Gregory Scott on Chinese Religious Spaces in the Historical Photographs of China collections

Dr Gregory Adam Scott is currently a Leverhulme Early Career Fellow at the University of Edinburgh, and from September 2017 will take up the post of Lecturer in Chinese Cultural History at the University of Manchester.

For the most part, Western visitors to China in the nineteenth and early twentieth centuries regarded Chinese temples, monasteries, shrines, and other religious spaces with a mix of fascination and horror. [i]

Fascination stemmed from the fact that these spaces were often ornately decorated and situated in majestic landscapes, the power of which was palpable and unmediated by barriers or language or culture. Horror was produced because the depiction of deities in a concrete form, especially when the observer was largely ignorant of their identity and symbolism, was extremely alien to the religious sensibilities of many foreign visitors. In spite of this, the photographic and textual archive that they helped create is filled with depictions of Chinese religion. Until quite recently, these types of sites were only rarely photographed, and thus any photograph of a Chinese sacred site from this period is of great value to historians interested in the layout, construction, and artistry of these spaces. Mission archives have proved to be especially rich in this regard, likely because missionaries were professionally interested in religion, and thus paid particular attention to Chinese Buddhism, Daoism, popular religions, and so on.

The Historical Photographs of China collections include images of temple grounds, religious structures, religious images, and religious professionals. The religious spaces depicted therein range from temples for Imperial sacrifice to Buddhist monasteries, from ancestral shrines to a temple converted into a church, and reflect the great range of religious diversity in China, as true today as it was in the period of the photographic record. [ii]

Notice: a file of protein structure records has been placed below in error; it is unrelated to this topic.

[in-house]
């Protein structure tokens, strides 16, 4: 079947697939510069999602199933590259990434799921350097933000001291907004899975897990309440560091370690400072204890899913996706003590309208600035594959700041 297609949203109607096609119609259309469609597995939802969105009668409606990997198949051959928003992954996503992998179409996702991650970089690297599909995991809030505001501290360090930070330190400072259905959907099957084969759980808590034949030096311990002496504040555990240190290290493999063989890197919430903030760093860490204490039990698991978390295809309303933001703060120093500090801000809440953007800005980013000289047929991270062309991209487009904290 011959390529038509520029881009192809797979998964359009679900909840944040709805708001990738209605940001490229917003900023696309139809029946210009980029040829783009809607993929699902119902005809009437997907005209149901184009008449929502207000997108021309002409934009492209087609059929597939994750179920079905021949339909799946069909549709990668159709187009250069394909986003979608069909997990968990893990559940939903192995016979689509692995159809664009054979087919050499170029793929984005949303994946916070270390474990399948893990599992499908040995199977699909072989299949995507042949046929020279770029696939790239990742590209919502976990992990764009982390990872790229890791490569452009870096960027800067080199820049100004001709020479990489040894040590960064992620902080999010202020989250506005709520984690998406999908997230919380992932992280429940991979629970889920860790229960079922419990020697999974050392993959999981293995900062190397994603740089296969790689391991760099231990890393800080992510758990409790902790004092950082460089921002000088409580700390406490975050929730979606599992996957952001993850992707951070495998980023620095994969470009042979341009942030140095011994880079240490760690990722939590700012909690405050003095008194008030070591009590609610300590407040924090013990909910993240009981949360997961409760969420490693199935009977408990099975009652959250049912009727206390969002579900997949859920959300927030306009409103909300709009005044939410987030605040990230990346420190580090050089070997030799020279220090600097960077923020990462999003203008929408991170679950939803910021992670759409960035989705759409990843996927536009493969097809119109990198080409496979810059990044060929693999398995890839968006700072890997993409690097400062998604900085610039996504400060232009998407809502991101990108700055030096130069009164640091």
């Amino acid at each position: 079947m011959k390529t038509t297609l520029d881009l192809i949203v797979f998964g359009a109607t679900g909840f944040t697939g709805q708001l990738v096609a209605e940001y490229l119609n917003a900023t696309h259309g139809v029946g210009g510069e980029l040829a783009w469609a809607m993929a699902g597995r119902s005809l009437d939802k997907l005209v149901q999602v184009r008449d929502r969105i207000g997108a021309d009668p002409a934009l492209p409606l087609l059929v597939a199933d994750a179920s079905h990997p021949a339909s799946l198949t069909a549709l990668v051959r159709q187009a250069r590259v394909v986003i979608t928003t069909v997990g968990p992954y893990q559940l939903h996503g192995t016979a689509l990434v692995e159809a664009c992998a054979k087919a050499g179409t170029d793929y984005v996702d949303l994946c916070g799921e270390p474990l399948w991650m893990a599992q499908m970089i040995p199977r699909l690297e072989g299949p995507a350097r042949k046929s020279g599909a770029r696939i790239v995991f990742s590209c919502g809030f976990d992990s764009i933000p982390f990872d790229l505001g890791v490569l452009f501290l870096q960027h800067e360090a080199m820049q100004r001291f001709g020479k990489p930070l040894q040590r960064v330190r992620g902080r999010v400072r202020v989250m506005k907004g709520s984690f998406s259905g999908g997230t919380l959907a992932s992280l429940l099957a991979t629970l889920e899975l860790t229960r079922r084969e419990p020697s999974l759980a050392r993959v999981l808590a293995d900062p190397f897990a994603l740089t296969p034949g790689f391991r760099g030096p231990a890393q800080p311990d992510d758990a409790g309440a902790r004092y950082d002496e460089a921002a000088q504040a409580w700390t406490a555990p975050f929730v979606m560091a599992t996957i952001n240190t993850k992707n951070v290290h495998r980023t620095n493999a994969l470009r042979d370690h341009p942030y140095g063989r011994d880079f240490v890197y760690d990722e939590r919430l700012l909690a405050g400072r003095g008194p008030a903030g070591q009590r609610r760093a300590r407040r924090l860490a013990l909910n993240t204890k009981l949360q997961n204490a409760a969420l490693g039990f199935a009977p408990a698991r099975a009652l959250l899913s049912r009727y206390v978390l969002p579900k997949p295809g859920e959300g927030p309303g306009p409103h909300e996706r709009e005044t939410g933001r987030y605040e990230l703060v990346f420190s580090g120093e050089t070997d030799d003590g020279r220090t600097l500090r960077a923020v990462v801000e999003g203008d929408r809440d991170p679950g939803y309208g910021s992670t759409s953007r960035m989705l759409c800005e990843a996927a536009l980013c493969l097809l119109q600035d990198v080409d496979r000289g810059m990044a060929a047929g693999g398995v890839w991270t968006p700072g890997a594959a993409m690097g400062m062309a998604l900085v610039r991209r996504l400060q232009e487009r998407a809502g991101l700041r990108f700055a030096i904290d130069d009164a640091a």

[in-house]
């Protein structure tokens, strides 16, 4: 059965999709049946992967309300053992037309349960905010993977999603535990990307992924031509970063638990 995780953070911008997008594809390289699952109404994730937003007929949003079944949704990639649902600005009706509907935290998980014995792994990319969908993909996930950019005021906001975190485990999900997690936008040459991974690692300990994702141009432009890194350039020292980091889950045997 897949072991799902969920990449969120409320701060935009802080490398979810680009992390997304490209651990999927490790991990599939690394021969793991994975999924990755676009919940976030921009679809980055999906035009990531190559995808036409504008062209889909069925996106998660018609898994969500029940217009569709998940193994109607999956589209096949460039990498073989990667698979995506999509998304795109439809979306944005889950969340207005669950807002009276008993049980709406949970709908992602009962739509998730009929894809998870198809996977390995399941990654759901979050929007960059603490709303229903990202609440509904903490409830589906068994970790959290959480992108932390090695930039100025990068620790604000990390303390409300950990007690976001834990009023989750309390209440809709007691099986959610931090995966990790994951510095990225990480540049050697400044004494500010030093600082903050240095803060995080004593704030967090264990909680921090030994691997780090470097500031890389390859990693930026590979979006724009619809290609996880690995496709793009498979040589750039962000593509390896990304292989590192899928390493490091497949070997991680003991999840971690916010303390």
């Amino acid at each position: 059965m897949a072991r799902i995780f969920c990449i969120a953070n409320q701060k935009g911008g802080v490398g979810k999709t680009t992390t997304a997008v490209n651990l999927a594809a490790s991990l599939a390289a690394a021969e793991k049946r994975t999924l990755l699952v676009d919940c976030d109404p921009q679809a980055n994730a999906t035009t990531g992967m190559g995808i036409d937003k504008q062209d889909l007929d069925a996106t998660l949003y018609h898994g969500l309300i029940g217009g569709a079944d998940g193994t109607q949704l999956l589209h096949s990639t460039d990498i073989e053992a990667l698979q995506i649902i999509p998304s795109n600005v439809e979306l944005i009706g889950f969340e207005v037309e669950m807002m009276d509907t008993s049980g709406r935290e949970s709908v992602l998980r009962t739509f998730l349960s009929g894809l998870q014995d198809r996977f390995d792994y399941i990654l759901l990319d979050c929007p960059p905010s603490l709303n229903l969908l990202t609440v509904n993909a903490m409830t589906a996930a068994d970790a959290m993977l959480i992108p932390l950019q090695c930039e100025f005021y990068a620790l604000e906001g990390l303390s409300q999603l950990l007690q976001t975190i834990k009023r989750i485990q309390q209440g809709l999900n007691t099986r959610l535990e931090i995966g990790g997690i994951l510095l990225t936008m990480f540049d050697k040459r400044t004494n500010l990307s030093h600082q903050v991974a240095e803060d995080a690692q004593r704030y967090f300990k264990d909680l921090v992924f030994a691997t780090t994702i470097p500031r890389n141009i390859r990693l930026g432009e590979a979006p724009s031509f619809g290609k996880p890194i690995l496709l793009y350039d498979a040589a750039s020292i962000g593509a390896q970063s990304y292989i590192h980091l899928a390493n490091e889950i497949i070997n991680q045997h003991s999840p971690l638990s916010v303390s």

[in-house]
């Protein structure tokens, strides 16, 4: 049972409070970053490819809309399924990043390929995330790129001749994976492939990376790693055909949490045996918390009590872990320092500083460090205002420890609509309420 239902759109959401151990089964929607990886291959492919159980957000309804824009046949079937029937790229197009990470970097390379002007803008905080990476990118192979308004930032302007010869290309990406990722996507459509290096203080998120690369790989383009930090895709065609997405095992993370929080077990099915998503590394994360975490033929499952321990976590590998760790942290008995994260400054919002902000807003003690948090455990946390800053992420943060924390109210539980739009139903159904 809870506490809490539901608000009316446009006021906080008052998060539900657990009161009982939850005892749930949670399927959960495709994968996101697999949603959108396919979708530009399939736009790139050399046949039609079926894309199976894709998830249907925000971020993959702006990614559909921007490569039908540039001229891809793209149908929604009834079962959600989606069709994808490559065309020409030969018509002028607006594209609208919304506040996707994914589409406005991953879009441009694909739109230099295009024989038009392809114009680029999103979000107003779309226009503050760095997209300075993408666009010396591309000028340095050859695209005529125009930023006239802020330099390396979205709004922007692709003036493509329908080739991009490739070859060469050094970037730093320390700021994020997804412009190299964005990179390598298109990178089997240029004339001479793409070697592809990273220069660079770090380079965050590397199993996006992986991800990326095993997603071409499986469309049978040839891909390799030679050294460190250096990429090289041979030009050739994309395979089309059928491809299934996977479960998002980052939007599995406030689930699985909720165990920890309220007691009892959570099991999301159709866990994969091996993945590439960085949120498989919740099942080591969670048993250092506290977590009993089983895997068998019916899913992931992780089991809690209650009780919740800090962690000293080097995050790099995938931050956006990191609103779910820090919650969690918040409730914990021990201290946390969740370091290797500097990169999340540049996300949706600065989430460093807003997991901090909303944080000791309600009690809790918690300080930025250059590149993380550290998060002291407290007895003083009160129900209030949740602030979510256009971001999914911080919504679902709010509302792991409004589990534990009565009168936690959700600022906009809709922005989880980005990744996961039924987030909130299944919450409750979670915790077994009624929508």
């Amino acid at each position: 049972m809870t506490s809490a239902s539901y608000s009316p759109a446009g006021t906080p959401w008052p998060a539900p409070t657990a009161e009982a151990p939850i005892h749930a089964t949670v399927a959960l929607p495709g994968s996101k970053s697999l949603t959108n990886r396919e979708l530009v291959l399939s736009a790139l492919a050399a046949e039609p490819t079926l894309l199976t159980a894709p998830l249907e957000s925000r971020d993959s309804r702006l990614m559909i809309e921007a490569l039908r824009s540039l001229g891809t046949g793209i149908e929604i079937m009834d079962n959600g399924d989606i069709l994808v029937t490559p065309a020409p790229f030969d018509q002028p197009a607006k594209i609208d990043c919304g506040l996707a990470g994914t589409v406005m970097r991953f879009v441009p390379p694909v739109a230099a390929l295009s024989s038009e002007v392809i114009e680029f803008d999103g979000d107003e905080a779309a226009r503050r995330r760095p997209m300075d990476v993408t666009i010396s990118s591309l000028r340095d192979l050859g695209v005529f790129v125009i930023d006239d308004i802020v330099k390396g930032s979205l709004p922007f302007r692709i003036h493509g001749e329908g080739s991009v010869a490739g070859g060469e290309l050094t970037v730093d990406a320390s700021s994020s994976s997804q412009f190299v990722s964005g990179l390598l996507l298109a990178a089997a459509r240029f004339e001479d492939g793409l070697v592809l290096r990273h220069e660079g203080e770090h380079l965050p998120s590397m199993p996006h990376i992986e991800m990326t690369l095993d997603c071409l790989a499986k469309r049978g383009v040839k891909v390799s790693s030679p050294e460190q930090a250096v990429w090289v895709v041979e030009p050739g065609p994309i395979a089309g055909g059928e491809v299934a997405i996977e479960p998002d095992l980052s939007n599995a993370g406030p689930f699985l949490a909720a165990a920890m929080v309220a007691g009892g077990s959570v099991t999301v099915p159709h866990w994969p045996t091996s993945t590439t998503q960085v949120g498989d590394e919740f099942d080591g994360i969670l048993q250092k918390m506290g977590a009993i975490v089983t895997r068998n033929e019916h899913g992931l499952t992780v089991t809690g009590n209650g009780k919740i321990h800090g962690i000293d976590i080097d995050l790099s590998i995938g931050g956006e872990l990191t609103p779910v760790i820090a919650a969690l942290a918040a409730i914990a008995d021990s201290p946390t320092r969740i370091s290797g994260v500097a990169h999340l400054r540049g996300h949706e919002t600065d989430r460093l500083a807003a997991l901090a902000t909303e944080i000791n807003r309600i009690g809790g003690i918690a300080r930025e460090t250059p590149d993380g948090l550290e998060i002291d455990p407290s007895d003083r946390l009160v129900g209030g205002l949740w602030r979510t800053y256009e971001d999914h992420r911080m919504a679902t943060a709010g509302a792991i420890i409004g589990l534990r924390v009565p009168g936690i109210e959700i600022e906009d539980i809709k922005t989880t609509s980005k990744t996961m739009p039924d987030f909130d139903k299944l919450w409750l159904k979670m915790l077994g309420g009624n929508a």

Of the numerous images in the collections that depict Chinese religious spaces, a few in particular stand out:

The Hall of the Four Heavenly Kings at Tien-dong (Heavenly Child Temple), near Ningpo

The Hall of the Four Heavenly Kings at Tien-dong (Heavenly Child Temple), near Ningpo, Edward Bowra collection, Bo01-012, © 2008 Royal Society for Asian Affairs

The Hall of the Four Heavenly Kings at Tien-dong (Heavenly Child Temple), near Ningpo, Edward Bowra collection, Bo01-012, © 2008 Royal Society for Asian Affairs

The founding of Tiantong Monastery 天童寺 near Ningbo 寧波 dates back to as early as the fourth century CE, but it was completely destroyed as a result of fighting during the Taiping Civil War (1850 – 1864). This photograph depicts the hall of the Four Heavenly Kings (sida tianwang 四大天王), a building normally located just inside the main gate of a Chinese Buddhist monastery, in front of the main Dharma hall. If the date range of this image is accurate (ca. 1870), it depicts the first generation of reconstruction following the Taiping war. Since the temple was again destroyed by fire and reconstructed in the early 1930s, it provides a glimpse of the monastery’s history not visible today.

Qiniandian, Temple of Heaven, Peking

Qiniandian, Temple of Heaven, Peking. Photograph by G. Warren Swire. G. Warren Swire Collection, Sw16-013, © 2007 John Swire & Sons Ltd

Qiniandian, Temple of Heaven, Peking. Photograph by G. Warren Swire. G. Warren Swire Collection, Sw16-013, © 2007 John Swire & Sons Ltd

Qiniandian, Temple of Heaven, Peking

The Hall of Prayer for Good Harvest (Qinian dian 祈年殿) is one of the most striking, and likely one of the most photographed, structures in the Temple of Heaven in Beijing. At the time of this photograph (1911-1912) the ceremonies normally conducted there by the Emperor would have been suspended due to the Republican Revolution, and the site was briefly open to the public until the short-lived attempt by Yuan Shikai to assume the imperial role. The overgrown grounds are testiment to its having been briefly abandoned as a ritual site.

Lingyin Temple, Hangchow

Lingyin Temple, Hangchow. William Armstrong Collection, Ar01-042, © 2007 Adam Scott Armstrong

Lingyin Temple, Hangchow. William Armstrong Collection, Ar01-042, © 2007 Adam Scott Armstrong

Like Tiantong Temple, Lingyin Monastery 靈隱寺 in Hangzhou 杭州 was destroyed during the Taiping Civil War. It was not rebuilt until the final decades of the Qing, and the main hall, pictured here, would have just recently been completed when this photograph was taken in 1911. The timbers used to rebuild the temple were imported from America and had originally been intended for use in repairing the Summer Palace near Beijing. These buildings were later damaged during the Second Sino-Japanese War (1937-1945), and further reconstruction work occurred in the 1950s under the new People’s Republic of China.

Large bell on the site of a temple

Large bell on the site of a temple. Banister family Collection, Ba04-38, © 2008 Peter Lockhart Smith

Large bell on the site of a temple. Banister family Collection, Ba04-38, © 2008 Peter Lockhart Smith